G.R. No. L-26376. August 31, 1966 (Case Brief / Digest)

### Title
**The People of the Philippines vs. Aurelio Balisacan**

### Facts
Aurelio Balisacan stood accused of homicide following an incident on December 3, 1964, in Nueva Era, Ilocos Norte, Philippines, during which Leonicio Bulaoat was fatally stabbed. Charged with homicide in the Court of First Instance of Ilocos Norte on February 1, 1965, Balisacan entered a plea of guilty, aided by de oficio counsel who subsequently petitioned for the presentation of evidence to establish mitigating circumstances. Balisacan claimed self-defense, asserting that Bulaoat was strangling him at the time of the stabbing, and noted his voluntary surrender to police post-incident. On March 6, 1965, his testimony led the trial court to acquit him.

The prosecution appealed the acquittal, initially directing the appeal to the Court of Appeals, which, after submission without an appellee’s brief and having identified the involved questions as purely legal, certified the case to the Supreme Court on July 14, 1966. The Supreme Court docketed the case following a prosecution’s brief filed on September 9, 1965, arguing against the erroneous acquittal despite a guilty plea.

### Issues
1. Whether the trial court erred in acquitting Balisacan of the offense charged despite his plea of guilty.
2. Whether an appeal from an acquittal places the accused in double jeopardy.
3. Whether the testimony given to establish mitigating circumstances vacated the plea of guilty, necessitating a new plea.

### Court’s Decision
The Supreme Court found merit in the appellant’s contention, emphasizing that a plea of guilty is an unconditional admission of guilt, necessitating the imposition of the corresponding penalty, with only mitigating circumstances considered. It highlighted the procedural error and deprivation of the prosecution’s right to be heard by the trial court deciding on the merits without due evidence presentation.

On the issue of double jeopardy, the Court determined that a valid plea is a prerequisite for double jeopardy to apply. The Court concluded that Balisacan’s subsequent testimony acted to vacate his plea of guilty, necessitating a new plea, which was not done, therefore eliminating double jeopardy concerns. The acquittal was deemed null and void for want of due process.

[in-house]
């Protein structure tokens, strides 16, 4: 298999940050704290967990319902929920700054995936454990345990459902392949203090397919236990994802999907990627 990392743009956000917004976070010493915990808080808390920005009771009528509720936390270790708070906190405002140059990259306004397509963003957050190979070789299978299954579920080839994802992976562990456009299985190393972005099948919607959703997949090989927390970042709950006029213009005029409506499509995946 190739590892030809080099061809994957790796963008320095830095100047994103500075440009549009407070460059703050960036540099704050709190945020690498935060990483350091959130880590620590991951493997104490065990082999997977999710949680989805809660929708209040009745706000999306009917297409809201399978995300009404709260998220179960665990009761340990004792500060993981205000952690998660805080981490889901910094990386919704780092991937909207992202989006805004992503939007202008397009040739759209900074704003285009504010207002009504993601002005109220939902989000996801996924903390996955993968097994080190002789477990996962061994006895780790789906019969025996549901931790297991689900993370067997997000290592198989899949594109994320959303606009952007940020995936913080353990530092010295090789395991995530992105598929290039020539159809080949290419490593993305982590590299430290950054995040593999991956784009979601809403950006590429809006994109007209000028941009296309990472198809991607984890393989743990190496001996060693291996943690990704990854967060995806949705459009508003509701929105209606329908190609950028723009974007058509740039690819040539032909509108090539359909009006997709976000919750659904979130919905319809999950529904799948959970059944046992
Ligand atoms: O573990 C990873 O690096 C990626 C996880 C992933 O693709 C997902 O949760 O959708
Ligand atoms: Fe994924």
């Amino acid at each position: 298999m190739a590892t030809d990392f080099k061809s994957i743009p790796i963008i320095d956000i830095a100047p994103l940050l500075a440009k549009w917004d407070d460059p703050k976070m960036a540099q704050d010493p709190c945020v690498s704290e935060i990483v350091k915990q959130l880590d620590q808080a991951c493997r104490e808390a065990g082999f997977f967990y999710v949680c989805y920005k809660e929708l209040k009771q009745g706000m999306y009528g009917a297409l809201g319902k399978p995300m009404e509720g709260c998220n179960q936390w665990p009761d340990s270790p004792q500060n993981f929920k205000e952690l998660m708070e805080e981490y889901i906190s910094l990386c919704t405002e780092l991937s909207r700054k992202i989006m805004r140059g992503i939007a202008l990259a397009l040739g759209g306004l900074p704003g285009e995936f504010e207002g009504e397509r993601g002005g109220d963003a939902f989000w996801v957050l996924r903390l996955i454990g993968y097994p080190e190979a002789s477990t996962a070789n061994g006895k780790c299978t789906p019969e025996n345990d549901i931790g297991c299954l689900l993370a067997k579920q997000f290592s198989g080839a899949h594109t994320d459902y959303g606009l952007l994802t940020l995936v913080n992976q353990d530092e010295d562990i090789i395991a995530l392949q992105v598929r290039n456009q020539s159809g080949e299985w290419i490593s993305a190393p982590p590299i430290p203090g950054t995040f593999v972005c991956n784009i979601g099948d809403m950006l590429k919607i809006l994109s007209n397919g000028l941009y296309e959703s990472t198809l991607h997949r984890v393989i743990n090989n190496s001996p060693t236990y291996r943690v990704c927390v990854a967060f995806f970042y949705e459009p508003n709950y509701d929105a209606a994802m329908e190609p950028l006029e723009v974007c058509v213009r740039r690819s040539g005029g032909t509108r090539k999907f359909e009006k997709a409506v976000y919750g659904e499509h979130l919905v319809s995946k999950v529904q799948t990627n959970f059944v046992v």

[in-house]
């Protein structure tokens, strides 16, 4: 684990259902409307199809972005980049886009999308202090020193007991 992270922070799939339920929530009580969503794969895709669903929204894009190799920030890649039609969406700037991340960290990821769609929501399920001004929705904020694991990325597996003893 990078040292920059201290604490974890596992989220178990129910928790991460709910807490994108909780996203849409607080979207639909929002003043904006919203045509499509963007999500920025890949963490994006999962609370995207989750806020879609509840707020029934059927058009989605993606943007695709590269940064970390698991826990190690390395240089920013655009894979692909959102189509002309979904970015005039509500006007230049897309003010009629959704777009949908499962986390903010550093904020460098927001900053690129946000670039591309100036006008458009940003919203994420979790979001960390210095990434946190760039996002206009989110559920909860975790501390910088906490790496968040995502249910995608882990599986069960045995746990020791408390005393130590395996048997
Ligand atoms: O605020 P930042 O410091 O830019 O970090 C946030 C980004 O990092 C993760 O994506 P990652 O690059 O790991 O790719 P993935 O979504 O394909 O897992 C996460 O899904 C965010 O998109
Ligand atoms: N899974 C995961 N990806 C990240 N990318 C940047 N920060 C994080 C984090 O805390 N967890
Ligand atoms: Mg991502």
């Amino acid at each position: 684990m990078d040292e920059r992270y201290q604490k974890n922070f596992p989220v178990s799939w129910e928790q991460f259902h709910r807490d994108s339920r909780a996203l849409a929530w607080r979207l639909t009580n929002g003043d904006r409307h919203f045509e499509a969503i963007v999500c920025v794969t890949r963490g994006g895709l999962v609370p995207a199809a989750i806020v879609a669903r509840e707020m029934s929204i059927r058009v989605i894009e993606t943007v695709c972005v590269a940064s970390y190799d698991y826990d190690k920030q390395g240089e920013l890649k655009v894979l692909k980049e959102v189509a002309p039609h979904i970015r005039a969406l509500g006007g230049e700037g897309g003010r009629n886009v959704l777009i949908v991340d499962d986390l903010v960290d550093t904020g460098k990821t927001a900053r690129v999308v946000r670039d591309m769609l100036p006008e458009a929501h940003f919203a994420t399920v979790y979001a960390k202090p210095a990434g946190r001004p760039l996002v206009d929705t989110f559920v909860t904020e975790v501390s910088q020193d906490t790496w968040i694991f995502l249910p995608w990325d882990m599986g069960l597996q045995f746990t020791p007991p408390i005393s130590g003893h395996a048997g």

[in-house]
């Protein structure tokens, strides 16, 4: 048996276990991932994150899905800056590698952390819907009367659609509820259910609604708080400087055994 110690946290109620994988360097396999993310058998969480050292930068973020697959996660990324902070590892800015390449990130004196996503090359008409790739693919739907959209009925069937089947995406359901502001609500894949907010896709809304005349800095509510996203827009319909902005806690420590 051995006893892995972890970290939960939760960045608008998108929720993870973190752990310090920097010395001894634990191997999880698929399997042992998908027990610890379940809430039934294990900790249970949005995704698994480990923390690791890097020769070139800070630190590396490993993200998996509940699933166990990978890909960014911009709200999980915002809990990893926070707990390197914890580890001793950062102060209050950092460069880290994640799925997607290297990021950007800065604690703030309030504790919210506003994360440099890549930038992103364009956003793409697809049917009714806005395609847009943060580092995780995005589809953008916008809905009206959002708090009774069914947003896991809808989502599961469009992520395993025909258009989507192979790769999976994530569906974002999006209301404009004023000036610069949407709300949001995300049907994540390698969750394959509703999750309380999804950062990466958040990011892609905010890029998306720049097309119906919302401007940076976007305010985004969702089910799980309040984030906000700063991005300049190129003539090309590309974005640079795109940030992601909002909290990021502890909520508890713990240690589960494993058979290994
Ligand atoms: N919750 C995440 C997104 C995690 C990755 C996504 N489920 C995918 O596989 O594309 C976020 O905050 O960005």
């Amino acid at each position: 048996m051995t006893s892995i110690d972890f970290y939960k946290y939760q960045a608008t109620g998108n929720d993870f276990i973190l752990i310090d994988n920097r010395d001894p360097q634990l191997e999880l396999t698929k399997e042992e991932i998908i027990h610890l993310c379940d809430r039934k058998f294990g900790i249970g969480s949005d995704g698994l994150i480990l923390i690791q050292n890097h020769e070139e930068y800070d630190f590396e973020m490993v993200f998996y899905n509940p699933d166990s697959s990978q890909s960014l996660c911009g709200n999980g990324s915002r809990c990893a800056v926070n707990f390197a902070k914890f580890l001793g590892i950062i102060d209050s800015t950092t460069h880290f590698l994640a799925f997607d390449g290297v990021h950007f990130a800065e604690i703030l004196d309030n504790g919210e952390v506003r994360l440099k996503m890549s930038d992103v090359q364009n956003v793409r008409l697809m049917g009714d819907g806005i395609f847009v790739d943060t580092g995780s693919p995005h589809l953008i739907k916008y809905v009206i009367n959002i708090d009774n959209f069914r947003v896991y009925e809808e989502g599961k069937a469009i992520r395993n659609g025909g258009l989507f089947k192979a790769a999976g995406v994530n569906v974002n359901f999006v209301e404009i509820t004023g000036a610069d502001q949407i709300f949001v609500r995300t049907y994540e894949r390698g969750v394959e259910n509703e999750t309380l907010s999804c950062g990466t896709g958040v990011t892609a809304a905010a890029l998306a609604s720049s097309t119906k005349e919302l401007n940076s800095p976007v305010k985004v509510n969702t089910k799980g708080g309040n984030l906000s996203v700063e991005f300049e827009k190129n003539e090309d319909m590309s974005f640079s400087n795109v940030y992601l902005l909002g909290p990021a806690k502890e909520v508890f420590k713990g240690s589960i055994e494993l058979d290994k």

The Supreme Court set aside the judgment of acquittal and remanded the case for new proceedings under a different judge in the Court of First Instance of Ilocos Norte, enabling a proper plea, trial, and judgment.

### Doctrine
– A plea of guilty is an unconditional admission of guilt, requiring the imposition of the penalty dictated by law, excluding the consideration of guilt or innocence.
– The absence of a valid standing plea at the time of judgment precludes the application of double jeopardy.
– An acquittal rendered without due process is null and void and thus cannot serve as a basis for a claim of former jeopardy.

### Class Notes
1. **Plea of Guilty:** Unconditional admission of all the facts charged and an acknowledgment of guilt.
2. **Double Jeopardy:** Prohibits being tried again for the same offense after acquittal or conviction. Requires a valid plea as a prerequisite.
3. **Mitigating Circumstances:** Factors that do not constitute a justification or excuse for an offense but may be considered to reduce the degree of moral culpability.
4. **Due Process in Criminal Proceedings:** Ensures fair procedure, including the right of the prosecution to present its case and for the defense to respond.

– **Rule 119, Section 3, Rules of Court (Order of Trial)** and **Rule 122, Section 2, Rules of Court (Appeals in Cases of Acquittal)** are critical procedural guidelines highlighted by the case.

### Historical Background
The case underscores the complex interplay between plea proceedings, mitigating circumstances, and the principles of double jeopardy within the Philippine legal system. It reflects the judiciary’s careful balancing act in ensuring that justice is served, adhering to procedural correctness while safeguarding the rights of both the accused and the prosecution against any miscarriage of justice.


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